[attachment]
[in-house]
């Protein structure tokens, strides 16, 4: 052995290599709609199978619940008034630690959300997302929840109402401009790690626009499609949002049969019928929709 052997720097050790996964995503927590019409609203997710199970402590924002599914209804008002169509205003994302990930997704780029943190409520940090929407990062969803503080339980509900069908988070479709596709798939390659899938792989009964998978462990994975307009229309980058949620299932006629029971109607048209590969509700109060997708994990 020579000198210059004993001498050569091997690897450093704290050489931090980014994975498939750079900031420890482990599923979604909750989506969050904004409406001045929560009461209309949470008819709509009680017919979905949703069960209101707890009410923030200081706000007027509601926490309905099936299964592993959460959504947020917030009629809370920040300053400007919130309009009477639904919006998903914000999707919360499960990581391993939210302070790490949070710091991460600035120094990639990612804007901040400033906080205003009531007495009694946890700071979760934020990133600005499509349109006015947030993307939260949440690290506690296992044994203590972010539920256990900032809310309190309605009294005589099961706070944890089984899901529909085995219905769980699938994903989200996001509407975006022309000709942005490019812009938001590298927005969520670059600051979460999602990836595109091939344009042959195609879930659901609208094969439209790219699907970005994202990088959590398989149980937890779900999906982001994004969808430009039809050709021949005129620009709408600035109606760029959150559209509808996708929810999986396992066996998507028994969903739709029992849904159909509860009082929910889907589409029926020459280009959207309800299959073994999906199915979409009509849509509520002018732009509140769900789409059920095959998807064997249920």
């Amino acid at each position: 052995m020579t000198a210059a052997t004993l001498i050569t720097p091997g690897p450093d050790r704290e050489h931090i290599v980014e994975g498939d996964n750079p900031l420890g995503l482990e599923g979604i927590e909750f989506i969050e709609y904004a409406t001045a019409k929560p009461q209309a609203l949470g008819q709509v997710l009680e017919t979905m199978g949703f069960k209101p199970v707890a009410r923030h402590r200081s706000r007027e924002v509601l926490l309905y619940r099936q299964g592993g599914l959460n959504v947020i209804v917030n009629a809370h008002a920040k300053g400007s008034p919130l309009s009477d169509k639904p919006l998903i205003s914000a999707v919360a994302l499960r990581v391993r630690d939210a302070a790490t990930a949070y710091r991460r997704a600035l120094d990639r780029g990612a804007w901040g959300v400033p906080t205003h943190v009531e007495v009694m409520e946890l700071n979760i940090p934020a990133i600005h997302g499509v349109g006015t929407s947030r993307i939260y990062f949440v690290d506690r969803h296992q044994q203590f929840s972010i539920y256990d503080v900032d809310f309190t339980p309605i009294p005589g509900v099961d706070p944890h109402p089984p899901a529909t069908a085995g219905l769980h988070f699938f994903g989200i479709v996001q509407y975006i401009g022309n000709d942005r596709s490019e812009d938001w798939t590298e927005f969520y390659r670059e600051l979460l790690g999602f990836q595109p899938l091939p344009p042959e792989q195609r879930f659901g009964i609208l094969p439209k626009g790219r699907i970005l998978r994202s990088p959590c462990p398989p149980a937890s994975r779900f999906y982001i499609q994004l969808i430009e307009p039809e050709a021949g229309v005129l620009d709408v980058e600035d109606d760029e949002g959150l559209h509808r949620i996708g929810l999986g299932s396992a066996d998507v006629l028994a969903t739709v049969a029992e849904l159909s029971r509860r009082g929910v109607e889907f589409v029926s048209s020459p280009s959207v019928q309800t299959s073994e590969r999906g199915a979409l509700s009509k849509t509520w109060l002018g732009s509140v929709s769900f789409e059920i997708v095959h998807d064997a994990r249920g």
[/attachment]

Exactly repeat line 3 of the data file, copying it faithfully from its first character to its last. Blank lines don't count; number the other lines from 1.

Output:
């Amino acid at each position: 052995m020579t000198a210059a052997t004993l001498i050569t720097p091997g690897p450093d050790r704290e050489h931090i290599v980014e994975g498939d996964n750079p900031l420890g995503l482990e599923g979604i927590e909750f989506i969050e709609y904004a409406t001045a019409k929560p009461q209309a609203l949470g008819q709509v997710l009680e017919t979905m199978g949703f069960k209101p199970v707890a009410r923030h402590r200081s706000r007027e924002v509601l926490l309905y619940r099936q299964g592993g599914l959460n959504v947020i209804v917030n009629a809370h008002a920040k300053g400007s008034p919130l309009s009477d169509k639904p919006l998903i205003s914000a999707v919360a994302l499960r990581v391993r630690d939210a302070a790490t990930a949070y710091r991460r997704a600035l120094d990639r780029g990612a804007w901040g959300v400033p906080t205003h943190v009531e007495v009694m409520e946890l700071n979760i940090p934020a990133i600005h997302g499509v349109g006015t929407s947030r993307i939260y990062f949440v690290d506690r969803h296992q044994q203590f929840s972010i539920y256990d503080v900032d809310f309190t339980p309605i009294p005589g509900v099961d706070p944890h109402p089984p899901a529909t069908a085995g219905l769980h988070f699938f994903g989200i479709v996001q509407y975006i401009g022309n000709d942005r596709s490019e812009d938001w798939t590298e927005f969520y390659r670059e600051l979460l790690g999602f990836q595109p899938l091939p344009p042959e792989q195609r879930f659901g009964i609208l094969p439209k626009g790219r699907i970005l998978r994202s990088p959590c462990p398989p149980a937890s994975r779900f999906y982001i499609q994004l969808i430009e307009p039809e050709a021949g229309v005129l620009d709408v980058e600035d109606d760029e949002g959150l559209h509808r949620i996708g929810l999986g299932s396992a066996d998507v006629l028994a969903t739709v049969a029992e849904l159909s029971r509860r009082g929910v109607e889907f589409v029926s048209s020459p280009s959207v019928q309800t299959s073994e590969r999906g199915a979409l509700s009509k849509t509520w109060l002018g732009s509140v929709s769900f789409e059920i997708v095959h998807d064997a994990r249920g």